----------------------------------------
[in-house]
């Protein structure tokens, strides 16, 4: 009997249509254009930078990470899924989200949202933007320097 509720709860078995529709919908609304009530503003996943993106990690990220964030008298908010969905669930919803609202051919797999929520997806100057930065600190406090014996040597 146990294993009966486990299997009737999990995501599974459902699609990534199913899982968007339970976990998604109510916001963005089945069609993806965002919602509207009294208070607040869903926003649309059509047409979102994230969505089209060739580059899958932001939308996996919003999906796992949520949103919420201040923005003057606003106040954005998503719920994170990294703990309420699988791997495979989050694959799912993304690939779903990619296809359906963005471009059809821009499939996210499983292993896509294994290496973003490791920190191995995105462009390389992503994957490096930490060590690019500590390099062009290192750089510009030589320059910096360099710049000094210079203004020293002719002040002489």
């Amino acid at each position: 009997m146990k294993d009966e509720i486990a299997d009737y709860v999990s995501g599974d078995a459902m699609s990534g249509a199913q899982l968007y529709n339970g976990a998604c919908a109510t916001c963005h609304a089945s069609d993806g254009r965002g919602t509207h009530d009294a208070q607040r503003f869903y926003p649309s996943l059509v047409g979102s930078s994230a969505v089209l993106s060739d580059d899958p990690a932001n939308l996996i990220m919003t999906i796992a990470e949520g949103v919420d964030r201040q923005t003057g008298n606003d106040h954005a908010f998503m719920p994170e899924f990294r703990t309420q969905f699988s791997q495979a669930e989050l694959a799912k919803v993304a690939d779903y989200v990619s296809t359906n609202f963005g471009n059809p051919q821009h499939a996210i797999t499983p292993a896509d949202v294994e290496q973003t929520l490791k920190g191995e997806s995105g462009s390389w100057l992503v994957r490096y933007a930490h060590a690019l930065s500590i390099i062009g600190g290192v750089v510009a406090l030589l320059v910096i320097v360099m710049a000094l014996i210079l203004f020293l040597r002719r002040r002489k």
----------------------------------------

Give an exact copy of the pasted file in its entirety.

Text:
[in-house]
């Protein structure tokens, strides 16, 4: 009997249509254009930078990470899924989200949202933007320097 509720709860078995529709919908609304009530503003996943993106990690990220964030008298908010969905669930919803609202051919797999929520997806100057930065600190406090014996040597 146990294993009966486990299997009737999990995501599974459902699609990534199913899982968007339970976990998604109510916001963005089945069609993806965002919602509207009294208070607040869903926003649309059509047409979102994230969505089209060739580059899958932001939308996996919003999906796992949520949103919420201040923005003057606003106040954005998503719920994170990294703990309420699988791997495979989050694959799912993304690939779903990619296809359906963005471009059809821009499939996210499983292993896509294994290496973003490791920190191995995105462009390389992503994957490096930490060590690019500590390099062009290192750089510009030589320059910096360099710049000094210079203004020293002719002040002489």
């Amino acid at each position: 009997m146990k294993d009966e509720i486990a299997d009737y709860v999990s995501g599974d078995a459902m699609s990534g249509a199913q899982l968007y529709n339970g976990a998604c919908a109510t916001c963005h609304a089945s069609d993806g254009r965002g919602t509207h009530d009294a208070q607040r503003f869903y926003p649309s996943l059509v047409g979102s930078s994230a969505v089209l993106s060739d580059d899958p990690a932001n939308l996996i990220m919003t999906i796992a990470e949520g949103v919420d964030r201040q923005t003057g008298n606003d106040h954005a908010f998503m719920p994170e899924f990294r703990t309420q969905f699988s791997q495979a669930e989050l694959a799912k919803v993304a690939d779903y989200v990619s296809t359906n609202f963005g471009n059809p051919q821009h499939a996210i797999t499983p292993a896509d949202v294994e290496q973003t929520l490791k920190g191995e997806s995105g462009s390389w100057l992503v994957r490096y933007a930490h060590a690019l930065s500590i390099i062009g600190g290192v750089v510009a406090l030589l320059v910096i320097v360099m710049a000094l014996i210079l203004f020293l040597r002719r002040r002489k």